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Watermelon Gazpacho

Watermelon Gazpacho, Food Network


When those first vegetables start to color up and ripen in my garden, I resist picking them too soon, but that doesn’t stop me from planning how to eat them. Usually there’s not enough at first for a full side dish of one thing, but there are certain combinations that I relish from one year to the next that make perfect use of a little of this and a little of that.  Here are some of my favorite recipes for inspiration and indulgence.

Love at First Bite

I went to college in Maryland where I first discovered and learned to love fresh farm produce. I still believe those Maryland fruits and vegetables were the most delicious I can remember (except for those that come out of my garden now!). We’d have a cookout and grill a pan of bacon from the open-air market where I worked on weekends. In the bacon grease, we’d cook fresh corn (cut raw from the ear), chopped green bell peppers, and tomatoes—crumbling in the bacon for a crunchy finish. Nowadays I make the same dish using olive or coconut oil or butter instead of bacon grease, homegrown garlic, my favorite Hungarian wax peppers, heirloom tomatoes, fresh herbs (summer savory, thyme, and pápalo), salt, and lots of fresh ground black pepper for zing.  It’s a very quick dish once all the chopping is done: sauté the garlic, herbs, and peppers in the heated, oiled pan for about 3 minutes, then add the corn for another 3 minutes. Stir in the tomatoes just until they’re hot and some of their juice releases to make it saucy. Add salt and pepper to taste and serve over smashed new potatoes or sweet potatoes (if you still have some from last fall like I do. If not, you need to buy another case this year!), rice, or as a side with BBQ meat or tempeh.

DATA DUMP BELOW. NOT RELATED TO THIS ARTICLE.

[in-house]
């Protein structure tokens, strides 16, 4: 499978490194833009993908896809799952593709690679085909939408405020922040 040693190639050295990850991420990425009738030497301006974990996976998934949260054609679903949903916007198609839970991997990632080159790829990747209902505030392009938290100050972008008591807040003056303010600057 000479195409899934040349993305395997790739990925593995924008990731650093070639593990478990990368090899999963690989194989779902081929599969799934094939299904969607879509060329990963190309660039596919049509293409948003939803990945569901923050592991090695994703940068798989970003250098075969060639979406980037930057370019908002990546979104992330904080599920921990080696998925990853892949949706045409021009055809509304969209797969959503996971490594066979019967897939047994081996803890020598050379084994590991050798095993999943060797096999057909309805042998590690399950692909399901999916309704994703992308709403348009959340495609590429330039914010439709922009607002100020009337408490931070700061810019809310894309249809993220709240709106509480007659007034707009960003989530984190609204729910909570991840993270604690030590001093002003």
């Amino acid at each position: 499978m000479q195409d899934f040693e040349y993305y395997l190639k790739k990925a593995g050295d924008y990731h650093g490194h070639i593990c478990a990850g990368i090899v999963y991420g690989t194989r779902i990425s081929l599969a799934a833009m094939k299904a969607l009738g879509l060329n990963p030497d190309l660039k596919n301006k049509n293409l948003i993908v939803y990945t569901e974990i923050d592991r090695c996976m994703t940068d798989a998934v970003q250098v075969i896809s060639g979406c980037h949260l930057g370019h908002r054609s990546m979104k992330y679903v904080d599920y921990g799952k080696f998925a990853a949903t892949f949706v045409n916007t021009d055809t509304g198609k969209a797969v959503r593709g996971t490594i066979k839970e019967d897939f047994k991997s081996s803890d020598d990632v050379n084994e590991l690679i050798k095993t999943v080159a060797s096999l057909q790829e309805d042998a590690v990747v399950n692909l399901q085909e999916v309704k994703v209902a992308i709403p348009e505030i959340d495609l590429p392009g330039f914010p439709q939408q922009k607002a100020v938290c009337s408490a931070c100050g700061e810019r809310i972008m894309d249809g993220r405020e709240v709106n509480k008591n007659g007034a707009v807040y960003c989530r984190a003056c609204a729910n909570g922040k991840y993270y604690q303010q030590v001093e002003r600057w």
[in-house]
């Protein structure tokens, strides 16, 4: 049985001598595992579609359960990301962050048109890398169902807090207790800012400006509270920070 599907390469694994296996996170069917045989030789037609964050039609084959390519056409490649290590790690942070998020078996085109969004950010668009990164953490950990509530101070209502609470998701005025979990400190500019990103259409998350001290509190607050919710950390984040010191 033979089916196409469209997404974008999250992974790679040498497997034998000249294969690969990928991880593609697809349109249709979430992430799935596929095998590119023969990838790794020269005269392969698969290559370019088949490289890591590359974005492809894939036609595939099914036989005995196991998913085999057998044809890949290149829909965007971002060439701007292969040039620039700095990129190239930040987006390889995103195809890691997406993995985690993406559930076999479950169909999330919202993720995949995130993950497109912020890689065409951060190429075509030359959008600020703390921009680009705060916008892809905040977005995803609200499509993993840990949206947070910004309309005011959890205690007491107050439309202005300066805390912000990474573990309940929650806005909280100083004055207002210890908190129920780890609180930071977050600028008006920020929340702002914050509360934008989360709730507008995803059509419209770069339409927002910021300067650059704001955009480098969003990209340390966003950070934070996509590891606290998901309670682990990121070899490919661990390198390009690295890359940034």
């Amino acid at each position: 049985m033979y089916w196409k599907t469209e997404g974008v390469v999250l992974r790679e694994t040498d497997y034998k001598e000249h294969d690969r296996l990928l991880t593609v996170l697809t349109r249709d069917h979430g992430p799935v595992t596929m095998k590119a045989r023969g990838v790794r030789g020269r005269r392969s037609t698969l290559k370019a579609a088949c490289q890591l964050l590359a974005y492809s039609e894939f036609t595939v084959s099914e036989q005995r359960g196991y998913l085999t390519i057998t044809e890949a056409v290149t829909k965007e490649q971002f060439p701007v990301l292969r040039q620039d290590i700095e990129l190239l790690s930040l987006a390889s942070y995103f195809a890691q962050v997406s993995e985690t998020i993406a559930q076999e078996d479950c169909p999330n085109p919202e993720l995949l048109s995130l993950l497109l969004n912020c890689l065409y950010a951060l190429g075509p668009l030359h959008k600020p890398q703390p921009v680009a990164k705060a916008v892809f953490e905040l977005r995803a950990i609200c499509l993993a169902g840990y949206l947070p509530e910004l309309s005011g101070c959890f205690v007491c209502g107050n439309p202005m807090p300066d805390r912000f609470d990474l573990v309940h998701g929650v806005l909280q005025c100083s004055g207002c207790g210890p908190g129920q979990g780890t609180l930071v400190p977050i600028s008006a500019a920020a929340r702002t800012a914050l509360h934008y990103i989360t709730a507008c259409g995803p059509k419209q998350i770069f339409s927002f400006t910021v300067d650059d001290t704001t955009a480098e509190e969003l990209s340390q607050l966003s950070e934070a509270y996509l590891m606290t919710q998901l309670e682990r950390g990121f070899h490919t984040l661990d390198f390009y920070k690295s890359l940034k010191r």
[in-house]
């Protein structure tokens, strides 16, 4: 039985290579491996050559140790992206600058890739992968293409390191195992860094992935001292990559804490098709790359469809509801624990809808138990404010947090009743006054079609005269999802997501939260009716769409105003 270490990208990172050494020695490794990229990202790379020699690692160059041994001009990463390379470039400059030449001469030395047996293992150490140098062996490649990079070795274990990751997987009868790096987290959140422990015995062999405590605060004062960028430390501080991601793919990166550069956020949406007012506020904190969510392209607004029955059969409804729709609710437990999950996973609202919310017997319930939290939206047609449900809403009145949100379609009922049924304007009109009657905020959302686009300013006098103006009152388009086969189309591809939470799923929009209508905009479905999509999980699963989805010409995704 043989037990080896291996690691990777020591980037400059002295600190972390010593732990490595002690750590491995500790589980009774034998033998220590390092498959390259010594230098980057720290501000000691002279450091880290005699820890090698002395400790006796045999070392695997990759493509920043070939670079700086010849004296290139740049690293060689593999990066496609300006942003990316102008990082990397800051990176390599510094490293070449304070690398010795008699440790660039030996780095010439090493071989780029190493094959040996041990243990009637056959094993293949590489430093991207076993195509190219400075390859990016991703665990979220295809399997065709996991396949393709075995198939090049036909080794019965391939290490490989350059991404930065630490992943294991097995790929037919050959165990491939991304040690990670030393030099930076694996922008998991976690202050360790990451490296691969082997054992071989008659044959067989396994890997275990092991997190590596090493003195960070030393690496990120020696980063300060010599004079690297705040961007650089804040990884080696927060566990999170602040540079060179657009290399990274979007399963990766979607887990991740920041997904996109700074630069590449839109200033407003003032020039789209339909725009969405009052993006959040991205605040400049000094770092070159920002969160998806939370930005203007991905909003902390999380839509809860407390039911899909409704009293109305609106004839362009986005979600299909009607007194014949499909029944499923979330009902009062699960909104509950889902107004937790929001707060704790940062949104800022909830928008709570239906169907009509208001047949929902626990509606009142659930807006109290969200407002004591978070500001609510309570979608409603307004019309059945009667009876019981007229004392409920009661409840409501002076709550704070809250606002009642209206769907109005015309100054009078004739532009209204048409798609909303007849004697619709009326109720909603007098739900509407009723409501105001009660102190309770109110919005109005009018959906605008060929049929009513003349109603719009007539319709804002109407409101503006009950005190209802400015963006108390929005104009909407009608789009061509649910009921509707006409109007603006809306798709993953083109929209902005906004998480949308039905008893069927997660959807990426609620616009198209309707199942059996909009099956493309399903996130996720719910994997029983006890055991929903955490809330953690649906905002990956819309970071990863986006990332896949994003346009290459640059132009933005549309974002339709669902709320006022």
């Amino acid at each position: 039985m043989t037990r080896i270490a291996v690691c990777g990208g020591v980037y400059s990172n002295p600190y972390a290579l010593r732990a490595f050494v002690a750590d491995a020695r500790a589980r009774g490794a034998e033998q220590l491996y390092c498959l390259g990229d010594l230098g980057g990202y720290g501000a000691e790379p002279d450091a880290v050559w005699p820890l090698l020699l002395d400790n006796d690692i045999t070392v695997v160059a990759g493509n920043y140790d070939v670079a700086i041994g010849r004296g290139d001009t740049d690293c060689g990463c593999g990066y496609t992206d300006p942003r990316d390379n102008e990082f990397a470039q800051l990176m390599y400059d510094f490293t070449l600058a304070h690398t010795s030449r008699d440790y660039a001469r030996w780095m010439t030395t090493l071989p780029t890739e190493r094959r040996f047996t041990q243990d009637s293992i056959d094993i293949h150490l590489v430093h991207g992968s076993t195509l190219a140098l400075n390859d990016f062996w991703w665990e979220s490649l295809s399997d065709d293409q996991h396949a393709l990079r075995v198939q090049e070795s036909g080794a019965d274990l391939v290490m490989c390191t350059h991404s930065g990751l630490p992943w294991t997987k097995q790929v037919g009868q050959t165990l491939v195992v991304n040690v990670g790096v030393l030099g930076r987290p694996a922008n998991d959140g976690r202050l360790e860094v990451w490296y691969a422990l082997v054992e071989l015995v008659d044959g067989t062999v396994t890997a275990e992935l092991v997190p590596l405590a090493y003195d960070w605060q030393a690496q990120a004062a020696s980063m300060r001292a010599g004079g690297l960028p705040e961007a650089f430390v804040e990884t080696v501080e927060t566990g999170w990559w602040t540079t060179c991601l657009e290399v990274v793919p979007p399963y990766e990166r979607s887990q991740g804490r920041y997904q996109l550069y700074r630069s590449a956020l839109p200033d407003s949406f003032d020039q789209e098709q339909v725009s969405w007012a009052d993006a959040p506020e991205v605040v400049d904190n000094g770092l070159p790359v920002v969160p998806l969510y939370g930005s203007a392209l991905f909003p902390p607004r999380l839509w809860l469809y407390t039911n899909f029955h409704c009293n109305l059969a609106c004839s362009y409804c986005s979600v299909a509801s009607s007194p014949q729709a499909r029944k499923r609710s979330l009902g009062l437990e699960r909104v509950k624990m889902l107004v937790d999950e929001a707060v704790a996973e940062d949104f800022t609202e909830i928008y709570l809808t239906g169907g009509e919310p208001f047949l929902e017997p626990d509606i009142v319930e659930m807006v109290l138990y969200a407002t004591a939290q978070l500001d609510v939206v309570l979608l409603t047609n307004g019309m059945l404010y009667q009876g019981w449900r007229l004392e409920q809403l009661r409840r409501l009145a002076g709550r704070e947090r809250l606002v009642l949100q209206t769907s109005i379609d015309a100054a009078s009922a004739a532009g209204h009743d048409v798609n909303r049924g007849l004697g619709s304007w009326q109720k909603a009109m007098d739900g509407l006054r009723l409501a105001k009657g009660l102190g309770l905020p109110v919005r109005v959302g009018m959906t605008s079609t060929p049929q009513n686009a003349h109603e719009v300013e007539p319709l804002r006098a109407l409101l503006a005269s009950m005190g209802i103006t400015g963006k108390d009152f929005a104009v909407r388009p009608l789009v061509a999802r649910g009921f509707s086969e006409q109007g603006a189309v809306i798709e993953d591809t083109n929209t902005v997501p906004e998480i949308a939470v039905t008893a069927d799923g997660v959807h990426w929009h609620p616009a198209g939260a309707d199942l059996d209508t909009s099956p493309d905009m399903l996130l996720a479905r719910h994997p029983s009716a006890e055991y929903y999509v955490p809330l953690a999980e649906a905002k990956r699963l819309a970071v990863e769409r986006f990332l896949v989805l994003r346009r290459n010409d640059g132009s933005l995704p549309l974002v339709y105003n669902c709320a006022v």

Silk Stalkings

BTW, did you know that the strands of silk on an ear of corn function like stigmata in flowers?  Every single strand must get pollen from the tassel at the top of the plant (a function of wind, if you can believe it), because each pollinated strand of silk allows a single kernel of corn to form on the ear.  Amazing, eh?  I’ll never complain about how hard it is to get the silk off the ear again.

Radical Delicacy

Inundated with radishes?  Make buttered radish sandwiches!  Shmear your favorite bread (white bread is traditional, but I love a hearty, seedy slice) lavishly with good butter. Slice radishes thinly and layer them generously in the butter which will keep them from sliding off the open face. Season with good salt. This always seems like such a delicacy. Even though radishes are one of those roots that grow so fast and plentifully, I always want to cut the sandwiches in diagonal quarters just to compliment them, as if they were for English tea. A sprinkle of something snappy and green—pápalo, cilantro, dill, nasturtium—beautifies them further. Alternatively, you can blend radishes and butter in a food processor with salt, but it’s not as pretty as the slices, IMHO. Try it with goat cheese and hotter radishes. Whole radishes are also delicious roasted with olive oil, salt, and pepper.